Daido Moriyama
[Photographer, b. 1938, Ikeda-cho, Osaka, Japan, lives in Tokyo.]

 If an image is good, it is brought back to life by the feelings of the viewer. 
 Most of what I want simply slips away like water flowing through a net, and always what remains are only vague, elusive fragments of images… that sink into countless strata in my mind. 
 Photography is the act of “fixing” time, not of “expressing” the world. The camera is an inadequate tool for extracting a vision of the world or of beauty. 
 I use the camera as a procedure by which continually to affirm my identity, asking myself: “What is the meaning of life in a world and among human beings as grotesque, scandalous, and accidental as the one in which I live and those with whom I interact?”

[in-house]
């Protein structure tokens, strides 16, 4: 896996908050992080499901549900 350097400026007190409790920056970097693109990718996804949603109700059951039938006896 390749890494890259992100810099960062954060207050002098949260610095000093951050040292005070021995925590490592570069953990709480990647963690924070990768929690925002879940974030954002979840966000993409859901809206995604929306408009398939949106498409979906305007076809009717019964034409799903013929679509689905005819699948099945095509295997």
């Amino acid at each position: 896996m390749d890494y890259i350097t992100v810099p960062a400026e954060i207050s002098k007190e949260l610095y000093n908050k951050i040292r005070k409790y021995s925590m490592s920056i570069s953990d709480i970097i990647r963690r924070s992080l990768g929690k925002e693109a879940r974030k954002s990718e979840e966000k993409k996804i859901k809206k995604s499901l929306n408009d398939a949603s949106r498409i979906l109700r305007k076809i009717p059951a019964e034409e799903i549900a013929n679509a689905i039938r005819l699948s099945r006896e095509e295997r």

I have always felt that the world is an erotic place... For me cities are enormous bodies of people’s desires. And as I search for my own desires within them, I slice into time, seeing the moment. That’s the kind of camera work I like. 
 It may look like I’m just pointing the camera at what’s in front of me. But I’m trying to photograph what people see, but don’t notice – something that’s mysterious and unknown in everyday life. 
 For me, capturing what I feel with my body is more important than the technicalities of photography. If the image is shaking, it’s okay, if it’s out of focus, it’s okay. Clarity isn’t what photography is about. 
 Nowadays, people take photos casually. Especially of their daily lives. The casual attitude toward photography is the same as mine. There is nothing right or wrong. 
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